David M. Luebke
315 McKenzie Hall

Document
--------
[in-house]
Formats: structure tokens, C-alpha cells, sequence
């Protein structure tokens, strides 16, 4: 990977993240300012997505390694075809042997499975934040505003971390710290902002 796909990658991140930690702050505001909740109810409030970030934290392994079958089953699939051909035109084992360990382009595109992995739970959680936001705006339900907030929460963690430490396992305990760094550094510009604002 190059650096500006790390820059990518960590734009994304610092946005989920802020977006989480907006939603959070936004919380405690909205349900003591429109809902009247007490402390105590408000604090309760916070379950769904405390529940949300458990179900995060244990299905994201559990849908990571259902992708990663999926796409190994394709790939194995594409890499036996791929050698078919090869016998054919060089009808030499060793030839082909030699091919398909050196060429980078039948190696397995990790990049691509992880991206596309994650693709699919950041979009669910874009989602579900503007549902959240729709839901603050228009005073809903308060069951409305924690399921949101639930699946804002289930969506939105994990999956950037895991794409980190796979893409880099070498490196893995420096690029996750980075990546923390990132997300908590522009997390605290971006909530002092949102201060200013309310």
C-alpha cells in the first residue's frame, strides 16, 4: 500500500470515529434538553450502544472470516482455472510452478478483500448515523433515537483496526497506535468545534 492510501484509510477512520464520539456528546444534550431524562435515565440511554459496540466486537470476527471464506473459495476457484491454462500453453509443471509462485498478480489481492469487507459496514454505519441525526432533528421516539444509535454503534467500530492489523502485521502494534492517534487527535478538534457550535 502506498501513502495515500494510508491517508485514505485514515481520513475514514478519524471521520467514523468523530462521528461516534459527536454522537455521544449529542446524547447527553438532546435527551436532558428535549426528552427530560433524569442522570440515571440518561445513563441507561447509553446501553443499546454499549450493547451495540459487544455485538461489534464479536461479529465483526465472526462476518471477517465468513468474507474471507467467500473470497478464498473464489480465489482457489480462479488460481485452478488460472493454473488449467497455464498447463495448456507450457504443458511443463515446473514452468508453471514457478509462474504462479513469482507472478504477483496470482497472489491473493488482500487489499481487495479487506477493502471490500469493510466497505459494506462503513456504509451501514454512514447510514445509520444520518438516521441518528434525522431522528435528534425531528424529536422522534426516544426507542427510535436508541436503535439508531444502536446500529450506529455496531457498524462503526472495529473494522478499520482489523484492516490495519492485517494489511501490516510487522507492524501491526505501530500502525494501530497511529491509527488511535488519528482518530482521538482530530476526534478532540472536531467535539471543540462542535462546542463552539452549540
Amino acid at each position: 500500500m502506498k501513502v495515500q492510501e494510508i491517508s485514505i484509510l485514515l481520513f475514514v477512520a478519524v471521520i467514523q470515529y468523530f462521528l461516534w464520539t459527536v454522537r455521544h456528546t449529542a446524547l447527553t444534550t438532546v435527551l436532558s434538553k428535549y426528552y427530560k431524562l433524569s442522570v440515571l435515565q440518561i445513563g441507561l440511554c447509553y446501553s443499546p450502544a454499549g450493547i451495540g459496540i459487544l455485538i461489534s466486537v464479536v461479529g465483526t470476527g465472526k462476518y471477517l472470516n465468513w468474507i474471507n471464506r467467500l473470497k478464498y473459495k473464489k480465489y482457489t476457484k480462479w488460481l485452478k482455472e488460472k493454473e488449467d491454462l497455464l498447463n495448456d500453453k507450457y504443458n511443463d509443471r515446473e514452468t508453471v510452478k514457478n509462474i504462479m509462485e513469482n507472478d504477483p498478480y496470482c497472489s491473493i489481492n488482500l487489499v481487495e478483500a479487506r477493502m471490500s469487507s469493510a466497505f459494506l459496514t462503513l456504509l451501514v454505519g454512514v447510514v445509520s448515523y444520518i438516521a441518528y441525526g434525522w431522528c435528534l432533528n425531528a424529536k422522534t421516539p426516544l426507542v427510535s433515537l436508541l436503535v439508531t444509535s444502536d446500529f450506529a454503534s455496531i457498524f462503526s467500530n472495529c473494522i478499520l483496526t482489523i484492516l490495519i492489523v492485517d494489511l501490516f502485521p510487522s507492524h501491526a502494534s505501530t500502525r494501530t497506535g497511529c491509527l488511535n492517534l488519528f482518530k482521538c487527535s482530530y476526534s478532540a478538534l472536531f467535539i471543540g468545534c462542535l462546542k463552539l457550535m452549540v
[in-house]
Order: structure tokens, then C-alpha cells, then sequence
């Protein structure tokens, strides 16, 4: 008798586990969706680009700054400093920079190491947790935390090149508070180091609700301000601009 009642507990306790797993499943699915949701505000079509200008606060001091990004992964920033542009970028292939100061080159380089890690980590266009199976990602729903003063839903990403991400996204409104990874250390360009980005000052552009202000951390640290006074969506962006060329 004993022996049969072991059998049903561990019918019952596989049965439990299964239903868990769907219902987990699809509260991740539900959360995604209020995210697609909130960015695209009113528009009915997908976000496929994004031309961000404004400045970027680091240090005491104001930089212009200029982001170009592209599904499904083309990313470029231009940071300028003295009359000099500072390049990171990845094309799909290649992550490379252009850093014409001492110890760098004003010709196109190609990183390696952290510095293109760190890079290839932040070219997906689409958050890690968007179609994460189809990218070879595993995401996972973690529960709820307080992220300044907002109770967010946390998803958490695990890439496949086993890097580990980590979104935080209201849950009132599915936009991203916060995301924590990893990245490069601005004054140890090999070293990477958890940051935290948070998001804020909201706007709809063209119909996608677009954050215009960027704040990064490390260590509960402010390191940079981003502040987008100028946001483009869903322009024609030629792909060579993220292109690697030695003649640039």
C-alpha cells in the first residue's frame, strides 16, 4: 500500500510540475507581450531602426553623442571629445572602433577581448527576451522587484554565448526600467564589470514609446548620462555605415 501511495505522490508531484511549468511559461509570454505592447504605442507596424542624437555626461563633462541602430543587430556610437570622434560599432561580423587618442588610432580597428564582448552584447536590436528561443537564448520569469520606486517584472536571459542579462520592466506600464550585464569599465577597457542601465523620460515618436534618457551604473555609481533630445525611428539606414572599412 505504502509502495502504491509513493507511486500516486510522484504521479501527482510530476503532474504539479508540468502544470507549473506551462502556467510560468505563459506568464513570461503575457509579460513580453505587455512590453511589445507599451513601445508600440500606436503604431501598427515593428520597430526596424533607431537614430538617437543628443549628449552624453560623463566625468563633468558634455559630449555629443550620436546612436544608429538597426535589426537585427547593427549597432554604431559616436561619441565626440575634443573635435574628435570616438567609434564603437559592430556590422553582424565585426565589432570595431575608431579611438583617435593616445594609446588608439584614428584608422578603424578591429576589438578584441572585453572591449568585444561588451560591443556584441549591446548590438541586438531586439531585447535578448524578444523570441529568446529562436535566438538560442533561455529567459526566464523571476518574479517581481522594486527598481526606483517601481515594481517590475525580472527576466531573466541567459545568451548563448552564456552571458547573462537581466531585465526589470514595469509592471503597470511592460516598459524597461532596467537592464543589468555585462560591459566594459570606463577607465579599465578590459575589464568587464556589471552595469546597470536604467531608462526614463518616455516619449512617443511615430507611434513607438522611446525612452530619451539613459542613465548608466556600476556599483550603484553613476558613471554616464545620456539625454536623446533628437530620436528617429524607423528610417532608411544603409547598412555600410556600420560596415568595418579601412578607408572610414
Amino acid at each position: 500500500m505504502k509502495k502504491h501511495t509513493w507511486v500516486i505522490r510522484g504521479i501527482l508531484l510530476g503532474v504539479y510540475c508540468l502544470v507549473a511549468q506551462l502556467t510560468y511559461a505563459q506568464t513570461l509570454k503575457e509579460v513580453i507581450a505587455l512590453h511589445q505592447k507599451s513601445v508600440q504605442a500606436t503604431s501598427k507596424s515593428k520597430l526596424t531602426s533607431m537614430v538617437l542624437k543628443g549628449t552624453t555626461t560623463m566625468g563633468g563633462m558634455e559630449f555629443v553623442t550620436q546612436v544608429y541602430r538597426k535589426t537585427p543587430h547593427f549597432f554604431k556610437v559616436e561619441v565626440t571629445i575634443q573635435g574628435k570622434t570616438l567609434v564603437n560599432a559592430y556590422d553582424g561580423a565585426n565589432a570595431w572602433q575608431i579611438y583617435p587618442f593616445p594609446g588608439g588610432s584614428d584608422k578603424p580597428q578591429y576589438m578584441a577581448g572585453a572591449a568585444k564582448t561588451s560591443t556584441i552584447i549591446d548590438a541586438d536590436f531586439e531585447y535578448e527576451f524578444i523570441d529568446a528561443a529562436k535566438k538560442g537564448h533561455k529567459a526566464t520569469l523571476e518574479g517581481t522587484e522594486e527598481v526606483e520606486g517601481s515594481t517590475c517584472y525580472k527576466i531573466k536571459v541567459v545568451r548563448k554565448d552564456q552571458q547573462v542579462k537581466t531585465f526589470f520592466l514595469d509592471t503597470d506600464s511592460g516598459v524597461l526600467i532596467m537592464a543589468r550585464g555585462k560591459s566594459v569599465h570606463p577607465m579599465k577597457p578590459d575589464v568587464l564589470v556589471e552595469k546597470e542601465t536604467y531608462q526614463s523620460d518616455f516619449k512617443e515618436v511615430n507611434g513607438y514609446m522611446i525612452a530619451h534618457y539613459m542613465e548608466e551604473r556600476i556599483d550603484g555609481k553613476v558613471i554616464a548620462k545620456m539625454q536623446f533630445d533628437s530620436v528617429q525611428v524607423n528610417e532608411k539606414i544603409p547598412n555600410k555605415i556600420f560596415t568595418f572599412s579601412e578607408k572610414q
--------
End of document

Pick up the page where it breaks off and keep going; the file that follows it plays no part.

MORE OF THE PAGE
Image left: Scepter of Charles V of France, by an unknown French goldsmith (ca. 1365-1380). Enamelled, engraved and chased gold with silver and stones. Musée du Louvre, Paris. Image source: Web Gallery of Art. The scepter is listed in the 1379-1380 inventory as one of the items prepared by Charles V and entrusted to the abbot of Saint Denis on 7 May 1380 for the coronation of his son, the future Charles VI. The scepter may have been made for Charles V's own coronation in 1365 and redesigned and embellished for his son. Charles V chose the figure of Charlemagne, who was crowned emperor in 800 and canonized in 1165, to surmount a fleur-de-lis at the top of the scepter. Charlemagne was already worshipped as a saint and the first Valois kings sought legitimacy by venerating him as a political figure. Charles V and his son both bore the first name of their mythical ancestor, Carolus, who had given his name to the Carolingian dynasty to which these kings wished to attach their lineage. The recent accession of the Valois to the crown (Philip VI in 1328) began a new era of art in the service of power. Text source: Musée du Louvre, Paris.